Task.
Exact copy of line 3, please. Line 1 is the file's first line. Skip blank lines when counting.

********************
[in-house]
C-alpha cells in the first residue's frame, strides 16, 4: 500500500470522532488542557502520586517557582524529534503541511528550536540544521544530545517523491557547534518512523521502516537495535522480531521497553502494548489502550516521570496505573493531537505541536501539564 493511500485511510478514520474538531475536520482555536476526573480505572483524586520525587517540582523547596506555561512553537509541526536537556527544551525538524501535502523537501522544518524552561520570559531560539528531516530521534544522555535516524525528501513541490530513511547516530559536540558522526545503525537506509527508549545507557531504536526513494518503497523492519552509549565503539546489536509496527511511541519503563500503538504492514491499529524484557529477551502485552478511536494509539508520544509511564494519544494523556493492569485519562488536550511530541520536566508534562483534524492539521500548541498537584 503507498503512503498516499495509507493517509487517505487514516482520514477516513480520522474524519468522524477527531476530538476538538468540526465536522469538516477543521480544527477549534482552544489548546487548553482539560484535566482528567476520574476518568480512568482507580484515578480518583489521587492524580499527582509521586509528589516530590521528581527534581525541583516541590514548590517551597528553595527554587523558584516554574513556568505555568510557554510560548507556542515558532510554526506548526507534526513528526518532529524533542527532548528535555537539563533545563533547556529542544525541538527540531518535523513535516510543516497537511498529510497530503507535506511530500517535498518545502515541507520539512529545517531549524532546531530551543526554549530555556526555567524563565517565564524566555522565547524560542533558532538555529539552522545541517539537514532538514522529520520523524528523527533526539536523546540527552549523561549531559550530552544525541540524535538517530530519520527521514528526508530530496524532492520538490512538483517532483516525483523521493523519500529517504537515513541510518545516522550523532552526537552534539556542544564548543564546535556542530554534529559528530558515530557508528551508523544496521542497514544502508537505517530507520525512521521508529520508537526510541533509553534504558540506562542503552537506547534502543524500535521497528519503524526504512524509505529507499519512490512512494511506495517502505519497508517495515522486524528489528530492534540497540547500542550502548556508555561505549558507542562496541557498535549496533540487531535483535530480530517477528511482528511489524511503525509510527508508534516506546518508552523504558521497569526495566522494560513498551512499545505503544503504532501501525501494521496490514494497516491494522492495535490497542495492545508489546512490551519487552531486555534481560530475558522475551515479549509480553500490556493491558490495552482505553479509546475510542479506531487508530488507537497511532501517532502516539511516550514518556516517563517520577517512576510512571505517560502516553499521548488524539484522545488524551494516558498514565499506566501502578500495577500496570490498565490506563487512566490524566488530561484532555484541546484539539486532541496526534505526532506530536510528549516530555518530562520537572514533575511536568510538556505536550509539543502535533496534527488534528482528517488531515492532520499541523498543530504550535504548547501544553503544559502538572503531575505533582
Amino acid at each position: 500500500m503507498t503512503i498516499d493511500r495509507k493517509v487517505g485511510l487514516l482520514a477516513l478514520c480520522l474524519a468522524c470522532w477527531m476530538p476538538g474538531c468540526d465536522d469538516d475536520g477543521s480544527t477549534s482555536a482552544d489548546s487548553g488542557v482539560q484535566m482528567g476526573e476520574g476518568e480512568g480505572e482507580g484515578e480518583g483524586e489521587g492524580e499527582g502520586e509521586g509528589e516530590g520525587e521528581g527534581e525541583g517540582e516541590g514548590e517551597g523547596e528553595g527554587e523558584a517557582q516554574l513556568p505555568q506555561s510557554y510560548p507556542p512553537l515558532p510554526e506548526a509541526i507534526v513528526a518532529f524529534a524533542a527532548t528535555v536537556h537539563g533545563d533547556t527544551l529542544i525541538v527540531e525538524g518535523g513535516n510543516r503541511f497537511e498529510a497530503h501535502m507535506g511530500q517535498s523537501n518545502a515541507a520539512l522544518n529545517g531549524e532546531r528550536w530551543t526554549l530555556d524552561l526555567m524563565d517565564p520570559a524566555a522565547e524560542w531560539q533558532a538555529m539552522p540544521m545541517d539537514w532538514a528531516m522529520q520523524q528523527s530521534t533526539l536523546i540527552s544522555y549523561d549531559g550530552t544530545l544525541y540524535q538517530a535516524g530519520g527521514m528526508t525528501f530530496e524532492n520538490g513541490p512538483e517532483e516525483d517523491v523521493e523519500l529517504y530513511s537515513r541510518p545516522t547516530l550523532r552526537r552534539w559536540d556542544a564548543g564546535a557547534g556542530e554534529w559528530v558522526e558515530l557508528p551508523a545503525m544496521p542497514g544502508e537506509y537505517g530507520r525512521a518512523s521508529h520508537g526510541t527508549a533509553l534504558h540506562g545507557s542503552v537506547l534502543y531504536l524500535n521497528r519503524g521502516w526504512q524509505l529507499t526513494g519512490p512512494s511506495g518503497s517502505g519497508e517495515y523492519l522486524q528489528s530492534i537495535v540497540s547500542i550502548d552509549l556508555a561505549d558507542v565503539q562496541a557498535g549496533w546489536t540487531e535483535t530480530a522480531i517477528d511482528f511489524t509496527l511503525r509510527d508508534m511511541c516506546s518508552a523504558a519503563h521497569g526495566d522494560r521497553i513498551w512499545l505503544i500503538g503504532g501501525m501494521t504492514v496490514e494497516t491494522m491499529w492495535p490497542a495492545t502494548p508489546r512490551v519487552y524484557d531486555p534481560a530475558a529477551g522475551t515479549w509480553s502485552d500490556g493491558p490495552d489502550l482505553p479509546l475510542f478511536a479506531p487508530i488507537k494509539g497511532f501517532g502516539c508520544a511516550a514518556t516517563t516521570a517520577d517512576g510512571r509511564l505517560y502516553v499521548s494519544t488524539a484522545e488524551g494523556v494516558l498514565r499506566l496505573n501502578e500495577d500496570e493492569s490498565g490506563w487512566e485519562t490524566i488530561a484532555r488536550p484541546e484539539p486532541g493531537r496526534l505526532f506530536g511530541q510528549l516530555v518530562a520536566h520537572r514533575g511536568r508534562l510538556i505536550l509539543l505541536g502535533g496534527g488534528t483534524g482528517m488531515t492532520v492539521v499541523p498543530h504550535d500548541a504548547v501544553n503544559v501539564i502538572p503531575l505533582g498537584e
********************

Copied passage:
Amino acid at each position: 500500500m503507498t503512503i498516499d493511500r495509507k493517509v487517505g485511510l487514516l482520514a477516513l478514520c480520522l474524519a468522524c470522532w477527531m476530538p476538538g474538531c468540526d465536522d469538516d475536520g477543521s480544527t477549534s482555536a482552544d489548546s487548553g488542557v482539560q484535566m482528567g476526573e476520574g476518568e480512568g480505572e482507580g484515578e480518583g483524586e489521587g492524580e499527582g502520586e509521586g509528589e516530590g520525587e521528581g527534581e525541583g517540582e516541590g514548590e517551597g523547596e528553595g527554587e523558584a517557582q516554574l513556568p505555568q506555561s510557554y510560548p507556542p512553537l515558532p510554526e506548526a509541526i507534526v513528526a518532529f524529534a524533542a527532548t528535555v536537556h537539563g533545563d533547556t527544551l529542544i525541538v527540531e525538524g518535523g513535516n510543516r503541511f497537511e498529510a497530503h501535502m507535506g511530500q517535498s523537501n518545502a515541507a520539512l522544518n529545517g531549524e532546531r528550536w530551543t526554549l530555556d524552561l526555567m524563565d517565564p520570559a524566555a522565547e524560542w531560539q533558532a538555529m539552522p540544521m545541517d539537514w532538514a528531516m522529520q520523524q528523527s530521534t533526539l536523546i540527552s544522555y549523561d549531559g550530552t544530545l544525541y540524535q538517530a535516524g530519520g527521514m528526508t525528501f530530496e524532492n520538490g513541490p512538483e517532483e516525483d517523491v523521493e523519500l529517504y530513511s537515513r541510518p545516522t547516530l550523532r552526537r552534539w559536540d556542544a564548543g564546535a557547534g556542530e554534529w559528530v558522526e558515530l557508528p551508523a545503525m544496521p542497514g544502508e537506509y537505517g530507520r525512521a518512523s521508529h520508537g526510541t527508549a533509553l534504558h540506562g545507557s542503552v537506547l534502543y531504536l524500535n521497528r519503524g521502516w526504512q524509505l529507499t526513494g519512490p512512494s511506495g518503497s517502505g519497508e517495515y523492519l522486524q528489528s530492534i537495535v540497540s547500542i550502548d552509549l556508555a561505549d558507542v565503539q562496541a557498535g549496533w546489536t540487531e535483535t530480530a522480531i517477528d511482528f511489524t509496527l511503525r509510527d508508534m511511541c516506546s518508552a523504558a519503563h521497569g526495566d522494560r521497553i513498551w512499545l505503544i500503538g503504532g501501525m501494521t504492514v496490514e494497516t491494522m491499529w492495535p490497542a495492545t502494548p508489546r512490551v519487552y524484557d531486555p534481560a530475558a529477551g522475551t515479549w509480553s502485552d500490556g493491558p490495552d489502550l482505553p479509546l475510542f478511536a479506531p487508530i488507537k494509539g497511532f501517532g502516539c508520544a511516550a514518556t516517563t516521570a517520577d517512576g510512571r509511564l505517560y502516553v499521548s494519544t488524539a484522545e488524551g494523556v494516558l498514565r499506566l496505573n501502578e500495577d500496570e493492569s490498565g490506563w487512566e485519562t490524566i488530561a484532555r488536550p484541546e484539539p486532541g493531537r496526534l505526532f506530536g511530541q510528549l516530555v518530562a520536566h520537572r514533575g511536568r508534562l510538556i505536550l509539543l505541536g502535533g496534527g488534528t483534524g482528517m488531515t492532520v492539521v499541523p498543530h504550535d500548541a504548547v501544553n503544559v501539564i502538572p503531575l505533582g498537584e